S-Corp Surprise

While the S corporation remains the most popular type of entity for operating a promotional products business, in today’s troubled times many problems—lingering unnoticed for several years—have begun to surface. These problems often result in an unexpected, whopping bill for past taxes, penalties and fines.

What problems could an S corporation encounter in the current economy? Shareholders in troubled S corporations may, for instance, be denied deductions for the losses of the promotional products business, a key benefit for many S corporation shareholders. Similarly, S-corp shareholders may be forced to recognize—and pay tax on—so-called “built-in gains” sitting dormant since the S corporation was formed. In fact, these shareholders could, conceivably, find themselves facing a substantial increase in their personal tax bills or even the disqualification of the S corporation’s status for a simple thing such as cancellation or forgiveness of the business’s indebtedness.

The S corporation is a pass-through entity, passing all profits, losses, tax credits, etc., to the tax returns of its owner/shareholders. An incorporated supplier or distributor of promotional products must choose or “elect” to be treated as an S corporation. The business must also qualify since the tax rules limit both the number and type of shareholders that an S corporation can have.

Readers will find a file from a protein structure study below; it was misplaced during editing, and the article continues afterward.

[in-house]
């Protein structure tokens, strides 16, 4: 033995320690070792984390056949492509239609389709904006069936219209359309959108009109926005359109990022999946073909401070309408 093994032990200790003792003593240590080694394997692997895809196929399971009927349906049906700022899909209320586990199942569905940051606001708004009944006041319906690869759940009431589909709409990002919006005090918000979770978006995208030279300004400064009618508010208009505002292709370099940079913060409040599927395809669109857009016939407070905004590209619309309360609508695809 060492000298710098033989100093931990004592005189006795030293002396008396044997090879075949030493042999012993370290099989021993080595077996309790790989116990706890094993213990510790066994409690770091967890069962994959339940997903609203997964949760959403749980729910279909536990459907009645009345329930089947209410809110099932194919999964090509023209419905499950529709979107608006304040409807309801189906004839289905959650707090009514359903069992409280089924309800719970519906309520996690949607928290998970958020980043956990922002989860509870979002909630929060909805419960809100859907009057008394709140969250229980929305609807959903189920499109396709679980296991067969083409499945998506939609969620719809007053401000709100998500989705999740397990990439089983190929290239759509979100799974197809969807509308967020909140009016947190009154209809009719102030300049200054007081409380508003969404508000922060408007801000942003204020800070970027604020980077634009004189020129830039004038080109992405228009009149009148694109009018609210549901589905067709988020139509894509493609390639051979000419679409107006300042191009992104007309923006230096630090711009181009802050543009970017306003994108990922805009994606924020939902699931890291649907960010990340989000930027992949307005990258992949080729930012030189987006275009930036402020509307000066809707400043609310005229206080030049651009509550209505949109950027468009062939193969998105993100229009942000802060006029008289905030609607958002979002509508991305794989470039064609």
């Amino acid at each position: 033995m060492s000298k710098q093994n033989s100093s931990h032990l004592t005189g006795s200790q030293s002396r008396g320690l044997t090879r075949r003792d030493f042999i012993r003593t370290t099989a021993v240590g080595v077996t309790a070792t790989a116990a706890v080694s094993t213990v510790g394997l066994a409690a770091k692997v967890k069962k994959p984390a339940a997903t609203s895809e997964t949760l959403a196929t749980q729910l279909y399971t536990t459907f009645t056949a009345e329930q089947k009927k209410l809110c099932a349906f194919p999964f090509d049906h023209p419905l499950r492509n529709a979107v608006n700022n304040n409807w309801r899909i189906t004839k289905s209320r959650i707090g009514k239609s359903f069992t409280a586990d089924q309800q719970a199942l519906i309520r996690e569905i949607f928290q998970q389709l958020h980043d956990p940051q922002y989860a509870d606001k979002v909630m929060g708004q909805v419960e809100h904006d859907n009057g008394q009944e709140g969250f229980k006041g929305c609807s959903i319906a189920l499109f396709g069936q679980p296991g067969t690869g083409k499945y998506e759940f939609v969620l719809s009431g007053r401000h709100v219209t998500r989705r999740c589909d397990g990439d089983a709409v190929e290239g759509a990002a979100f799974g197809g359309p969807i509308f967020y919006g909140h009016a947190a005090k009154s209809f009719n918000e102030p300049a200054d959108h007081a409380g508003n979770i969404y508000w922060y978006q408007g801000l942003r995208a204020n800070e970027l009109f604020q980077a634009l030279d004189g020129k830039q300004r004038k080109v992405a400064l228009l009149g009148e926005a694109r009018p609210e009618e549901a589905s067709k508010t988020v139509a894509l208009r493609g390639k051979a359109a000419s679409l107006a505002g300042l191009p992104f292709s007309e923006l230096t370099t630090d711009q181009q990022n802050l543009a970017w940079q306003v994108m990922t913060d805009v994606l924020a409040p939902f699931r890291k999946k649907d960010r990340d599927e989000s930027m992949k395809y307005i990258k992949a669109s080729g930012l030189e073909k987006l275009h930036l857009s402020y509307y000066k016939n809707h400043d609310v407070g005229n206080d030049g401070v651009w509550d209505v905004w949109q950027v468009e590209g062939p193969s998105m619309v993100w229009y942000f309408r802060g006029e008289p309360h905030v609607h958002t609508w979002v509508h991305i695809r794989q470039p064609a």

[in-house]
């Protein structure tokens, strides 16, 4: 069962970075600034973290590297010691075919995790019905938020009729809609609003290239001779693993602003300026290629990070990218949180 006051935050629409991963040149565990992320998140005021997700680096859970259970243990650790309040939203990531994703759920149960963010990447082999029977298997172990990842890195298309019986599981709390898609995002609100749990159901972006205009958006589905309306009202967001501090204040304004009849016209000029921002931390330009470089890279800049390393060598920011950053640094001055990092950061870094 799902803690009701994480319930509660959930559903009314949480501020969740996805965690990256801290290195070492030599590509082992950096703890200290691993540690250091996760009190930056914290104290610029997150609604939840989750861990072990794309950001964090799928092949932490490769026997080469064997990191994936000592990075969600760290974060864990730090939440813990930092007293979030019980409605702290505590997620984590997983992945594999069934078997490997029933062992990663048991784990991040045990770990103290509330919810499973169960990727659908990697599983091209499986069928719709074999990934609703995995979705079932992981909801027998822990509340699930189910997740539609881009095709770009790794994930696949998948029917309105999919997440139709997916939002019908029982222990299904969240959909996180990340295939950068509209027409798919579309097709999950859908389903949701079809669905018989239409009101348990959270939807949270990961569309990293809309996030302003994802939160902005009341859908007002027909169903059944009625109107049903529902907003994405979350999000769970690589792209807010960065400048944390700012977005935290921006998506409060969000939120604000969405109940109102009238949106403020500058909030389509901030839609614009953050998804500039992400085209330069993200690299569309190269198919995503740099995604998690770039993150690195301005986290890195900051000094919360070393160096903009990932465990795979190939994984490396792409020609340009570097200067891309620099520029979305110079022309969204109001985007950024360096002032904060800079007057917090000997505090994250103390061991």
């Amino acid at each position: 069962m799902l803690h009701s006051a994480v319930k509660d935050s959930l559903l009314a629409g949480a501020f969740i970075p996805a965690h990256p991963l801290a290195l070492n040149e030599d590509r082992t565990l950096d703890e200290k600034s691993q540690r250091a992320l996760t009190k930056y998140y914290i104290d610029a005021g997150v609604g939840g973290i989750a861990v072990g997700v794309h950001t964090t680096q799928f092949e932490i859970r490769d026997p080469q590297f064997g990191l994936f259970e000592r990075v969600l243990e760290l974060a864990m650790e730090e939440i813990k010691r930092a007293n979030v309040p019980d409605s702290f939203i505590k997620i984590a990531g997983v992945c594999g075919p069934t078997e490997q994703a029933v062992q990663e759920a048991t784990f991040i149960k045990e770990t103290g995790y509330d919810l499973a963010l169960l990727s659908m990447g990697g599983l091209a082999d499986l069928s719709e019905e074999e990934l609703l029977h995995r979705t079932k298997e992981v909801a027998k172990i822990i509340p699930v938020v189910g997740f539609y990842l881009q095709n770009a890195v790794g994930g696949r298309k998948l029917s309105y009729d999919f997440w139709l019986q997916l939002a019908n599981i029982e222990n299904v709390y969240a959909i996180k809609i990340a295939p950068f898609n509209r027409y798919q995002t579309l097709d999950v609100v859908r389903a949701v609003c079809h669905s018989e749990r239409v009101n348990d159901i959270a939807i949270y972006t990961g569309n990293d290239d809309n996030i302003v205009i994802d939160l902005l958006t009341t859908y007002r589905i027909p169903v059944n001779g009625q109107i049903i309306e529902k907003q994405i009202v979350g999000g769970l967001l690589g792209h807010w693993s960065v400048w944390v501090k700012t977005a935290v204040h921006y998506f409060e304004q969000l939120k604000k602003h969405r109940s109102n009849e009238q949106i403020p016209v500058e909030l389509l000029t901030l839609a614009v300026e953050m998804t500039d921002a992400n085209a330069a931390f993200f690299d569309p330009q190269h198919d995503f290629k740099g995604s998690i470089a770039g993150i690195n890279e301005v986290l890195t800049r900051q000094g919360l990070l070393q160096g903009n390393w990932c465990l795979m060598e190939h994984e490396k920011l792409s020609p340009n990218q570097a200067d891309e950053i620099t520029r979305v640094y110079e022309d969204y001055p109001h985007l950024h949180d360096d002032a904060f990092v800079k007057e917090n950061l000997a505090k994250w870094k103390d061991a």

Once qualified, the promotional products business operating as an S corporation must file a return but generally pays no tax, passing along the responsibility for those losses or income to its shareholders. Unfortunately, once qualified, an S corporation can easily lose the S-corp status because of any number of missteps, often unintentional. And even though a troubled S corporation may pass through losses, it does not mean that a shareholder can always claim them.

Although actions affecting the S corporation and its shareholders are often beyond control, an awareness of these potential pitfalls and a few simple strategies can substantially reduce the higher tax bills associated with these issues.

The at-risk rules of our tax laws deny a deduction for losses that exceed the amounts that an investor has at risk. The rules, which apply to both individuals and many closely held corporations, are designed to prevent taxpayers from offsetting trade, business or professional income by losses from investments in activities that are largely financed by non-recourse loans for which they are not personally liable.

Under the at-risk rules, loss deductions are limited to the amount of the taxpayer’s cash contributions to the business and the value of other property contributed to the activity. Amounts borrowed for use in the activity are also considered at-risk if the taxpayer has personal liability for the borrowed amounts or has pledged assets not used in the activity as security for the borrowed amounts.

Personal liability of the shareholder for borrowed amounts generally hinges on whether he or she is the ultimate obligor of the liability with no recourse against any other party. The at-risk rules apply to every individual taxpayer, including S-corporation shareholders, and they apply to the shareholder rather than the business.